As exciting as it is, pregnancy can sometimes feel like you’re in a never-ending loop of tests, scans, appointments and needles. Here’s what’s offered during your first trimester. It’s always a good idea to talk to your care provider about your options in-depth so you can make the most informed decisions on what is best for you and your baby.


NIPT, which stands for Noninvasive Prenatal Test, is available  during the first trimester from 10 weeks of pregnancy.

It is an optional test that involves taking a sample of the mother’s blood to be tested for genetic abnormalities.

NIPT is a screening test, not a diagnostic test, and can only give a risk factor for conditions such as chromosomal disorders.

The NIPT can, however, definitively determine the gender of the baby, so if you can’t wait to find out, the NIPT offers an early and accurate answer!

How does it work?

NIPT analyses DNA in a sample of the maternal blood and poses no threat to your baby.

The blood is tested to predict the chance of abnormalities such as chromosomal disorders including Down syndrome (trisomy 21), Edwards syndrome (trisomy 18) Patau syndrome (trisomy 13), and (in some tests) DiGeorge syndrome (22q11.2 deletion).

It is important to remember that NIPT is a preliminary screening to determine the chance of Down syndrome and other disorders. It is not a definitive result. The test will only indicate if there is an increased risk.

If you return an abnormal result, you will have the option to have a further test at 16 weeks called an amniocentesis.

What is the accuracy of NIPT?

In determining the gender of the baby, NIPT is 100 per cent accurate.  However beyond this it gets more complicated.

Accuracy can depend on the provider and the particular abnormality. It is best to discuss these details with your GP or obstetrician.

How much will it cost?

It can take up to two weeks to get the results back and unfortunately is not covered by Medicare or private health insurance. While this is a voluntary procedure, NIPT is a good option to consider for some women, but will cost between $500 and $700.


The nuchal translucency scan is the first major scan and happens between 12 and 14 weeks of pregnancy.  It is usually conducted as part of the routine ultrasound scan most women receive at 12 weeks gestation.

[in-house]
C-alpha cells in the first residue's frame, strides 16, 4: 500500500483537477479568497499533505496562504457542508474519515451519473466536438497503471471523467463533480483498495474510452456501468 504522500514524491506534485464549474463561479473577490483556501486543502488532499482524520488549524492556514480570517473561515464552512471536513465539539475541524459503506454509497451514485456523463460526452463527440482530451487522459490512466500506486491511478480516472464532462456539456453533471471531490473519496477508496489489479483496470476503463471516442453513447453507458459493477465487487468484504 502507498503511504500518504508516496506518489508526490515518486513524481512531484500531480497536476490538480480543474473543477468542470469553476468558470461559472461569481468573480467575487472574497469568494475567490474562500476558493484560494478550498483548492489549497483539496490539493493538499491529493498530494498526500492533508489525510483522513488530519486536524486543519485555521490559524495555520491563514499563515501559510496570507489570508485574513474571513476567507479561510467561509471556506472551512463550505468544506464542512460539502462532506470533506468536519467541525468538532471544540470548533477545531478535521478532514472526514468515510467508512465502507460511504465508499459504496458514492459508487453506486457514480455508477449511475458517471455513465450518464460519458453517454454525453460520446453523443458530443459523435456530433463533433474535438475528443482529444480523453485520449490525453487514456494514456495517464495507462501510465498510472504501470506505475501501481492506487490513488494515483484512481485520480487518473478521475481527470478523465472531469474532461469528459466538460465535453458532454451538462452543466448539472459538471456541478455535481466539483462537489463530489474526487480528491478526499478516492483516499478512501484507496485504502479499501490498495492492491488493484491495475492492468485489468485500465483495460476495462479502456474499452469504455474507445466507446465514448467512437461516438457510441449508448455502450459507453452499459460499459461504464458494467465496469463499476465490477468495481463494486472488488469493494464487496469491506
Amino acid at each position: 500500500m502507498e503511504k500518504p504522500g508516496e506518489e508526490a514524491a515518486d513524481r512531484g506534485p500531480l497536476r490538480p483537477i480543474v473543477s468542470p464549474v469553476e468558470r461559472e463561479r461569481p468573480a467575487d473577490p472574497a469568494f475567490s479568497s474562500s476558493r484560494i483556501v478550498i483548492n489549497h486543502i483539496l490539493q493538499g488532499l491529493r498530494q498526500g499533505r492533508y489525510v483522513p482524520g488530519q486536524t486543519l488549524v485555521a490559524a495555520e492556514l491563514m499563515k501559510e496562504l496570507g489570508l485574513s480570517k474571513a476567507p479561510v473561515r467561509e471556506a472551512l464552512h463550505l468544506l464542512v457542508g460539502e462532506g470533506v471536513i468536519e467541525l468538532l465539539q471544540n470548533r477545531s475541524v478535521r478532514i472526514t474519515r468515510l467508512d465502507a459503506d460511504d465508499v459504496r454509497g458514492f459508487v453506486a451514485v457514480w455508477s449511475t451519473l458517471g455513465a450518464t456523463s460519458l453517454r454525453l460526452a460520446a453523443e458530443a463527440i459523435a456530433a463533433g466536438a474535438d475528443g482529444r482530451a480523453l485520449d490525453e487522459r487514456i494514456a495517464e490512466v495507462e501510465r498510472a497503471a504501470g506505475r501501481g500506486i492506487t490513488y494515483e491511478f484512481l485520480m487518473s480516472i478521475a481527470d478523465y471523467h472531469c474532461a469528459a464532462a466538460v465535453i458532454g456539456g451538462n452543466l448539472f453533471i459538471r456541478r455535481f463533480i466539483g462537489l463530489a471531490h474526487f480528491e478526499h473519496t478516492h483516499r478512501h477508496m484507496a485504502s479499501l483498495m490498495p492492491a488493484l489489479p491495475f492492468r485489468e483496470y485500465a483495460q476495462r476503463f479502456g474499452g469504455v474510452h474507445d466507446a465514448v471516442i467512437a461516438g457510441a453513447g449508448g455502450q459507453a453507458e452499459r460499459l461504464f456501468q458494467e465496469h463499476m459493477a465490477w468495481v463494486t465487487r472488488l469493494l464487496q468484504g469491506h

What is a nuchal scan?

A nuchal scan is a noninvasive screening test that determines if your baby is a high or low risk of Down syndrome and other chromosomal disorders.

A nuchal scan can be done in place of NIPT, or some women opt to have both.

The scan will measure the folds at the back of a baby’s neck. If this area has an increased thickness, it might indicate a higher risk of a chromosome abnormality.

There are other indicators that go into calculating the risk of chromosome abnormality including mother’s age, the nuchal scan measurement, blood tests, gestational age of the baby and the baby’s nasal bone. However if the results are high risk you will have the option to receive a diagnostic test called amniocentesis for a definitive result at 16 weeks.

Do I need to do any preparation?

To conduct the scan you will need to have a full bladder as this helps the sonographer get a better view of your baby.

While the scan is often performed through your lower abdomen, on some occasions you may need an internal (transvaginal) scan to get a better look at the baby. A transvaginal scan is not harmful to the baby.

As part of the scan you will need to have a blood test about five days before the scan.

What is the accuracy of a nuchal scan?

The nuchal translucency ultrasound alone will detect 70-80% of babies with Down syndrome. Combining it with specific blood tests will detect 80-90% of babies with Down syndrome.